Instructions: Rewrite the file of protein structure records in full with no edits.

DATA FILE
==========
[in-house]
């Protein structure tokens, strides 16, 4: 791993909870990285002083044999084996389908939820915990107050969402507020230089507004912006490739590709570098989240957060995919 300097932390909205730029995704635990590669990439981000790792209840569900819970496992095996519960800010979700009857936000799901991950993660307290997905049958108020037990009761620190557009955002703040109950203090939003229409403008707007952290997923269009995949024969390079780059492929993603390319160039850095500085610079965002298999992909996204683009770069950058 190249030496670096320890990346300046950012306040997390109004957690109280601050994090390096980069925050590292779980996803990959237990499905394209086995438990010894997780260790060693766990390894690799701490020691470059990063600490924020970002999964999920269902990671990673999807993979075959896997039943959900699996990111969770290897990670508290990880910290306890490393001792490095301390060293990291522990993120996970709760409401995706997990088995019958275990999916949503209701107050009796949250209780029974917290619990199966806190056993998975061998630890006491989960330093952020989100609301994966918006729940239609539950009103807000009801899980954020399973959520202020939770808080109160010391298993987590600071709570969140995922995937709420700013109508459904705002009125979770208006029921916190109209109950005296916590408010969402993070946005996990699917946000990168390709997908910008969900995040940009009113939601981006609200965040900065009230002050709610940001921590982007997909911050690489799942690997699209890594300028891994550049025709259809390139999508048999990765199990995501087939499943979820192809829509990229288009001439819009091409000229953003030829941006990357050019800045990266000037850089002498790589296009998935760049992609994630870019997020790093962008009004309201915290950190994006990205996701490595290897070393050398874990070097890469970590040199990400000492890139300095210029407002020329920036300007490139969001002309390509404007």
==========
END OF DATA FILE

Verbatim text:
[in-house]
């Protein structure tokens, strides 16, 4: 791993909870990285002083044999084996389908939820915990107050969402507020230089507004912006490739590709570098989240957060995919 300097932390909205730029995704635990590669990439981000790792209840569900819970496992095996519960800010979700009857936000799901991950993660307290997905049958108020037990009761620190557009955002703040109950203090939003229409403008707007952290997923269009995949024969390079780059492929993603390319160039850095500085610079965002298999992909996204683009770069950058 190249030496670096320890990346300046950012306040997390109004957690109280601050994090390096980069925050590292779980996803990959237990499905394209086995438990010894997780260790060693766990390894690799701490020691470059990063600490924020970002999964999920269902990671990673999807993979075959896997039943959900699996990111969770290897990670508290990880910290306890490393001792490095301390060293990291522990993120996970709760409401995706997990088995019958275990999916949503209701107050009796949250209780029974917290619990199966806190056993998975061998630890006491989960330093952020989100609301994966918006729940239609539950009103807000009801899980954020399973959520202020939770808080109160010391298993987590600071709570969140995922995937709420700013109508459904705002009125979770208006029921916190109209109950005296916590408010969402993070946005996990699917946000990168390709997908910008969900995040940009009113939601981006609200965040900065009230002050709610940001921590982007997909911050690489799942690997699209890594300028891994550049025709259809390139999508048999990765199990995501087939499943979820192809829509990229288009001439819009091409000229953003030829941006990357050019800045990266000037850089002498790589296009998935760049992609994630870019997020790093962008009004309201915290950190994006990205996701490595290897070393050398874990070097890469970590040199990400000492890139300095210029407002020329920036300007490139969001002309390509404007």